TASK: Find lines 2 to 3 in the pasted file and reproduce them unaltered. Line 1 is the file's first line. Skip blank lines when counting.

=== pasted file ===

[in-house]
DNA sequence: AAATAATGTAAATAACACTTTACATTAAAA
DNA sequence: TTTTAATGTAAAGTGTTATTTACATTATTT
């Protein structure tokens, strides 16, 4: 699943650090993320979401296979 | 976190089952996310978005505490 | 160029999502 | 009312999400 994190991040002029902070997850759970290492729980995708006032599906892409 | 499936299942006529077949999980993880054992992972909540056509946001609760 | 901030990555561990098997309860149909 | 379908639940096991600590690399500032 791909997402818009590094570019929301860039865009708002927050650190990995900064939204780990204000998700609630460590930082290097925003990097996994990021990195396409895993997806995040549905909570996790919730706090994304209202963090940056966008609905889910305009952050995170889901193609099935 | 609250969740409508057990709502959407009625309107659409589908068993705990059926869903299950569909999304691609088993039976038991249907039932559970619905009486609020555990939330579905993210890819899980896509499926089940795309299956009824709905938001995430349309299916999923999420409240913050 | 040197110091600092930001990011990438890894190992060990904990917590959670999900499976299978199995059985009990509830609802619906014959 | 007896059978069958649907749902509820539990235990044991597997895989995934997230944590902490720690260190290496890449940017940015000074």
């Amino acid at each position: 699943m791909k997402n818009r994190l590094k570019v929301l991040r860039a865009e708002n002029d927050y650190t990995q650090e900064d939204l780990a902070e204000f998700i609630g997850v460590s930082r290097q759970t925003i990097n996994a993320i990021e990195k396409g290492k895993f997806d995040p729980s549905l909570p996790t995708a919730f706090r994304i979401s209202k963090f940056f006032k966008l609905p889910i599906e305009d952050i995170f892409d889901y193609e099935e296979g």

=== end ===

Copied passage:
DNA sequence: AAATAATGTAAATAACACTTTACATTAAAA
DNA sequence: TTTTAATGTAAAGTGTTATTTACATTATTT